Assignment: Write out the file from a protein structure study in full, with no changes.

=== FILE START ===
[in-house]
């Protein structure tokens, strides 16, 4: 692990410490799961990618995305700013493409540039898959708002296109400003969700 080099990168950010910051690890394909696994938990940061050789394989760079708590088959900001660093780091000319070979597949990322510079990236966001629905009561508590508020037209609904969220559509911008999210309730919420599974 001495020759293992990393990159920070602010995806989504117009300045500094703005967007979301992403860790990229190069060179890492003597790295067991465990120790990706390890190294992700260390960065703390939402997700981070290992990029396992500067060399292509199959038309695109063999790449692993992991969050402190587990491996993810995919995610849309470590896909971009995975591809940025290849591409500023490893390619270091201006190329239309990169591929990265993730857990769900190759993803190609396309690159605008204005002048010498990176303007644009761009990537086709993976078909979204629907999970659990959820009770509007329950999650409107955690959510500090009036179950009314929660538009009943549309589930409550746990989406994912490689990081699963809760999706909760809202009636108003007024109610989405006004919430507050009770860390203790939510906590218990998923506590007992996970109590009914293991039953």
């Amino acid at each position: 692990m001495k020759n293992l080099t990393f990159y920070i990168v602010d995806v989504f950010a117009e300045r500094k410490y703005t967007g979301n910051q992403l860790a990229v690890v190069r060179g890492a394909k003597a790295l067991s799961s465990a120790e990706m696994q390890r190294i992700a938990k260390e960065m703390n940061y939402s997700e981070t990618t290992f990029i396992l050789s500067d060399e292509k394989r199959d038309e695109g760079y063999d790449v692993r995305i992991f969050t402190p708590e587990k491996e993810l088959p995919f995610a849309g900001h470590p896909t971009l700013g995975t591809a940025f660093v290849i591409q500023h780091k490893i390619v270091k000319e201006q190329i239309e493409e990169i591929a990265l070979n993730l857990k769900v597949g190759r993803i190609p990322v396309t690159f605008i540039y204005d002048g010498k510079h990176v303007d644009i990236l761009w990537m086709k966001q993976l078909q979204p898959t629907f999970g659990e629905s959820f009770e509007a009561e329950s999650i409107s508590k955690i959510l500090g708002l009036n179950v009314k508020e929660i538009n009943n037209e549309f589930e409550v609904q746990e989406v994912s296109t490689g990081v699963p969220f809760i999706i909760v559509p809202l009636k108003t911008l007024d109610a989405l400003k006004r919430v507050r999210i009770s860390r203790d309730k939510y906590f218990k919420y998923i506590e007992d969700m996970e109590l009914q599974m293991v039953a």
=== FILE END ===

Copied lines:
[in-house]
């Protein structure tokens, strides 16, 4: 692990410490799961990618995305700013493409540039898959708002296109400003969700 080099990168950010910051690890394909696994938990940061050789394989760079708590088959900001660093780091000319070979597949990322510079990236966001629905009561508590508020037209609904969220559509911008999210309730919420599974 001495020759293992990393990159920070602010995806989504117009300045500094703005967007979301992403860790990229190069060179890492003597790295067991465990120790990706390890190294992700260390960065703390939402997700981070290992990029396992500067060399292509199959038309695109063999790449692993992991969050402190587990491996993810995919995610849309470590896909971009995975591809940025290849591409500023490893390619270091201006190329239309990169591929990265993730857990769900190759993803190609396309690159605008204005002048010498990176303007644009761009990537086709993976078909979204629907999970659990959820009770509007329950999650409107955690959510500090009036179950009314929660538009009943549309589930409550746990989406994912490689990081699963809760999706909760809202009636108003007024109610989405006004919430507050009770860390203790939510906590218990998923506590007992996970109590009914293991039953």
């Amino acid at each position: 692990m001495k020759n293992l080099t990393f990159y920070i990168v602010d995806v989504f950010a117009e300045r500094k410490y703005t967007g979301n910051q992403l860790a990229v690890v190069r060179g890492a394909k003597a790295l067991s799961s465990a120790e990706m696994q390890r190294i992700a938990k260390e960065m703390n940061y939402s997700e981070t990618t290992f990029i396992l050789s500067d060399e292509k394989r199959d038309e695109g760079y063999d790449v692993r995305i992991f969050t402190p708590e587990k491996e993810l088959p995919f995610a849309g900001h470590p896909t971009l700013g995975t591809a940025f660093v290849i591409q500023h780091k490893i390619v270091k000319e201006q190329i239309e493409e990169i591929a990265l070979n993730l857990k769900v597949g190759r993803i190609p990322v396309t690159f605008i540039y204005d002048g010498k510079h990176v303007d644009i990236l761009w990537m086709k966001q993976l078909q979204p898959t629907f999970g659990e629905s959820f009770e509007a009561e329950s999650i409107s508590k955690i959510l500090g708002l009036n179950v009314k508020e929660i538009n009943n037209e549309f589930e409550v609904q746990e989406v994912s296109t490689g990081v699963p969220f809760i999706i909760v559509p809202l009636k108003t911008l007024d109610a989405l400003k006004r919430v507050r999210i009770s860390r203790d309730k939510y906590f218990k919420y998923i506590e007992d969700m996970e109590l009914q599974m293991v039953a």